Even as COVID-19 unemployment benefits expired last week, likely leaving millions in the lurch, top Democrats and Trump administration representatives failed to reach a deal on their extension Monday.
“They are sticking to their position,” Senate Minority Leader Chuck Schumer (D-NY) told reporters today, an apparent reference to Republican demands that the $600-per-week in enhanced benefits be scaled back.
“We’re sticking to ours,’ said House Speaker Nancy Pelosi, who was with Schumer.
Democrats want an extension of those unemployment benefits through the end of January, and the House passed a $3 trillion bill in May that includes it.
Schumer and Pelosi on Monday met for more than two hours with Treasury Secretary Steven Mnuchin and White House Chief of Staff Mark Meadows.
Although Schumer said that the meeting was “productive” and “we are moving down the track,” he said “we still have our differences. We are trying to have a clearer understanding of what the needs are.”
But he indicated that a good deal of their discussions had to do with opening schools.
“There are a lot of issues still outstanding, but I think there is a desire to get something done as soon as we can,” Schumer said.
A number of entertainment industry labor groups are pushing for the unemployment extension, which provides $600 per week in additional relief to workers than traditional state benefits. More importantly to those in the industry, under the terms of the COVID-19 relief bill passed in March, the unemployment benefits were extended to a wider variety of workers including independent contractors, freelancers and gig workers. The problem is that the enhanced benefits expired July 31.
Meanwhile, music industry organizations have been lobbying for provisions that would close a loophole that has left out artists whose income is a mix of regular employment and independent contracting.
Republicans last week proposed a package, estimated at a price tag of $1 trillion, that would extend the enhanced benefits but adding just $200 per week in unemployment income. It eventually would be replaced by a formula to pay workers 70% of lost income. Trump and other Republicans have argued that the $600 per week was too high and was keeping people from returning to their jobs because they were making more being out of work.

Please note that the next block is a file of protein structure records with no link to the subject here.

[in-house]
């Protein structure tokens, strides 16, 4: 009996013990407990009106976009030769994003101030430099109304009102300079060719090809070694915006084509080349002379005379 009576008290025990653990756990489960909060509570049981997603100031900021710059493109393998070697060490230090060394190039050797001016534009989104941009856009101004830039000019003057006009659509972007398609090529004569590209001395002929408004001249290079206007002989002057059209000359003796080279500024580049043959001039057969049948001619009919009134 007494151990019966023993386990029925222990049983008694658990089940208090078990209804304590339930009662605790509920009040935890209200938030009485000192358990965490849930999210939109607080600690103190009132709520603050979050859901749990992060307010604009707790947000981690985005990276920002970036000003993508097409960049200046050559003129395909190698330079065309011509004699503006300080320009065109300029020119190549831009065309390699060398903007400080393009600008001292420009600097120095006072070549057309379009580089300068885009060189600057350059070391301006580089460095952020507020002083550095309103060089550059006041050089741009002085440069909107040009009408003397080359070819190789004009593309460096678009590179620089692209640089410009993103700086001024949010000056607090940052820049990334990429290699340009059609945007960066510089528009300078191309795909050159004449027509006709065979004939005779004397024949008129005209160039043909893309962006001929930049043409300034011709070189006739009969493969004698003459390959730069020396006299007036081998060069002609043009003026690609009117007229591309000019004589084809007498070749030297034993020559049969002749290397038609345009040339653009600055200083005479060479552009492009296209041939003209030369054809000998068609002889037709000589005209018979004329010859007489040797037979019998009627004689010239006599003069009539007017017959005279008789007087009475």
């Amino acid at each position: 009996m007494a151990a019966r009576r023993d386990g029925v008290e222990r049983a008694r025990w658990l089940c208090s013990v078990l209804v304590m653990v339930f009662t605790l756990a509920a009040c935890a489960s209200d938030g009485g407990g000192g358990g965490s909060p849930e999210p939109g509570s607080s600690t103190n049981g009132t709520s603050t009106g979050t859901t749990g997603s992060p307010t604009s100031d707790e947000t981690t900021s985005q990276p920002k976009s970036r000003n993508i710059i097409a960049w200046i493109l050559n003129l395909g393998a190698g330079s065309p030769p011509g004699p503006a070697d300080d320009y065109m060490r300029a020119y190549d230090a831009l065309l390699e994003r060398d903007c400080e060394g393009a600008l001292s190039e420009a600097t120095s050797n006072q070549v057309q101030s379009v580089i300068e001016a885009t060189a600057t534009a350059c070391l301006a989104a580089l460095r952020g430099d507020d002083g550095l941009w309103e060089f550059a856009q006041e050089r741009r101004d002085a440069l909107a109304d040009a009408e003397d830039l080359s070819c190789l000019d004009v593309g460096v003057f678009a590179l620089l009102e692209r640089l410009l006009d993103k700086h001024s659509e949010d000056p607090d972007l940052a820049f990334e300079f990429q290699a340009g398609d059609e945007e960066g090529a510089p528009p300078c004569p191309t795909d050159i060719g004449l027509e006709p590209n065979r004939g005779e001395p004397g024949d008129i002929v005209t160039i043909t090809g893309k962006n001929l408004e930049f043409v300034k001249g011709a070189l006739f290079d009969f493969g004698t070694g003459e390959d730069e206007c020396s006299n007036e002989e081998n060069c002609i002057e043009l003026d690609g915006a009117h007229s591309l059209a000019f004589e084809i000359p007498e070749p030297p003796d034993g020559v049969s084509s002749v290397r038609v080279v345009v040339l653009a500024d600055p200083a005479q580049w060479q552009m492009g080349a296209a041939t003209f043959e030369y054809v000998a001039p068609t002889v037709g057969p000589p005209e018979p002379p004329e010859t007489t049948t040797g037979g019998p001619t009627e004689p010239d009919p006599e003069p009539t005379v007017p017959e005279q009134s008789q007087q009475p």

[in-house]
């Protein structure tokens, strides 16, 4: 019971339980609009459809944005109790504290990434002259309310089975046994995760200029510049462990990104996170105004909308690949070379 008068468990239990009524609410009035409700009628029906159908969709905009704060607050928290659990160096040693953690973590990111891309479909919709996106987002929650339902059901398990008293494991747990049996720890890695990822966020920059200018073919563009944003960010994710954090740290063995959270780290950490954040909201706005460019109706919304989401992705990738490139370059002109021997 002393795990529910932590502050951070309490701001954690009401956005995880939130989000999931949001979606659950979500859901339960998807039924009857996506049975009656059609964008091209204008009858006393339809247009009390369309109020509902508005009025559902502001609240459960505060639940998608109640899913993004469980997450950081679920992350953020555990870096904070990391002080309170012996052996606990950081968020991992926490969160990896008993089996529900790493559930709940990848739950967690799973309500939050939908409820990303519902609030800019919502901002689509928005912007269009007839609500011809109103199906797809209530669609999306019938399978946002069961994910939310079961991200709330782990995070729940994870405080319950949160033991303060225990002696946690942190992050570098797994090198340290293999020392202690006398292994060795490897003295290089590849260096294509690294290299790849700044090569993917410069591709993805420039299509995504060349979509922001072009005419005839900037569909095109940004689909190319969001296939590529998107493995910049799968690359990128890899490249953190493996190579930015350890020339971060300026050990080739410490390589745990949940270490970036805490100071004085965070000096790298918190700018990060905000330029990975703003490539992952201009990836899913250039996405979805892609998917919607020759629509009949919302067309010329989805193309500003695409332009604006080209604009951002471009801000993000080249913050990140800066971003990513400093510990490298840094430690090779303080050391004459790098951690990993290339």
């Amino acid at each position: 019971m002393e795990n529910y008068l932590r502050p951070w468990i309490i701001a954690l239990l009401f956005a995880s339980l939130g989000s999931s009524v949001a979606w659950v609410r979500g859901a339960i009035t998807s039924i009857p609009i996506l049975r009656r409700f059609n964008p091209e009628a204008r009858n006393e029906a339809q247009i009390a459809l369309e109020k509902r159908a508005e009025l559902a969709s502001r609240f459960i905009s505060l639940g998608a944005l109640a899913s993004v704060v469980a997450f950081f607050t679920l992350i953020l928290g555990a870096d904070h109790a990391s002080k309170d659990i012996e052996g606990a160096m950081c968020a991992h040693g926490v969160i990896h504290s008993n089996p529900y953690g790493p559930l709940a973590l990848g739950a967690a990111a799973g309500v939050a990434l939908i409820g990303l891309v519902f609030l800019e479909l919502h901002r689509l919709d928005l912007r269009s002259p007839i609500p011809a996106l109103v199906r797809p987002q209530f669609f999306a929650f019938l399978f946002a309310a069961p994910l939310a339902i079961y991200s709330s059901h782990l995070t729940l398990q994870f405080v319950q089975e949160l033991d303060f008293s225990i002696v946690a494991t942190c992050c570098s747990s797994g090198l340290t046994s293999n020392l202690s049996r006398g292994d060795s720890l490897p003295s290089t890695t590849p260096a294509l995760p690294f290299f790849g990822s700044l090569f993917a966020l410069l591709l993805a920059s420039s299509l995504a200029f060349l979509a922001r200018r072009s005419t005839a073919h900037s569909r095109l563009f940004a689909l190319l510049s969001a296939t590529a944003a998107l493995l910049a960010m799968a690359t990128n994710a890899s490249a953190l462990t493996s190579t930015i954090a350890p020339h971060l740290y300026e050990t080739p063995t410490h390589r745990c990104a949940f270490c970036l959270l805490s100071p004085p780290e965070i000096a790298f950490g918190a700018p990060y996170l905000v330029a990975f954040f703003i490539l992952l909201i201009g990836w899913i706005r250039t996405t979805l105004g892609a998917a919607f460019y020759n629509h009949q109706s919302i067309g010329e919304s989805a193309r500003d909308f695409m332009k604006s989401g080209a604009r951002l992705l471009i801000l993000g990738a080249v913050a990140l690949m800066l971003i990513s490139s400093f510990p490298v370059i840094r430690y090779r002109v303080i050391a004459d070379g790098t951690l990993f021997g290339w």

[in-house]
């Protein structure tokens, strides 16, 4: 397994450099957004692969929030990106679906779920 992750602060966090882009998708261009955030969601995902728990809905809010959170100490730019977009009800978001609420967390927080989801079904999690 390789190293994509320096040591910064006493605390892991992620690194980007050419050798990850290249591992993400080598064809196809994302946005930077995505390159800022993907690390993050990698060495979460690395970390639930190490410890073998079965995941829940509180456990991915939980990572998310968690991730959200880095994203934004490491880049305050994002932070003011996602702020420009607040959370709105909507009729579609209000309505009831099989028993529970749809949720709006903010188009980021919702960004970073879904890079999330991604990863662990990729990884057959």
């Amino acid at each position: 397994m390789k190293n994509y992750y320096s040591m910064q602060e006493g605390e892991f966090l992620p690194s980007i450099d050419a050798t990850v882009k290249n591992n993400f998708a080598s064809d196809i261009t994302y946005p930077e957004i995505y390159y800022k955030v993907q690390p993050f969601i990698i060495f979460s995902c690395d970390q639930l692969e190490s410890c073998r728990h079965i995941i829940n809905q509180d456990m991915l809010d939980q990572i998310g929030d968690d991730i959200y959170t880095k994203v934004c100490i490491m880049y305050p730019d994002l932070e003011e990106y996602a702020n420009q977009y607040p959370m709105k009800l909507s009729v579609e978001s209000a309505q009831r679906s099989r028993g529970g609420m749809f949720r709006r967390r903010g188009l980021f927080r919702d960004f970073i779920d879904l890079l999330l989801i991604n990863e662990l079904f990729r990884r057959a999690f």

Mnuchin said that last week, they offered to extend the existing benefit for seven days as negotiations for a broader relief package continued. But Democrats rejected the seven-day extension.
On ABC News’ This Week on Sunday, Mnuchin said that they proposed the one-week extension but Democrats are “insistent on having this as part of a larger deal.” A larger deal would encompass relief to state and local governments, expansion of testing, and money for hospitals and schools, among other things.
On CNN Monday, Pelosi said that “a building is on fire and they are deciding how much water they want to have in the bucket…Millions of people could have fallen into poverty without this $600.” She did, however, indicate that reducing the figure as the unemployment rate goes down is “something to talk about.”
“They’re so fussy about any anecdotal information they may have about somebody not going to work because they make $600 on this, but so cavalier about big money going to companies that really shouldn’t be having it, so the $600 is very important in the lives of the American people,” she said.
Pelosi said that they will meet again Tuesday, but that there will be “no short term bill. Forget that.”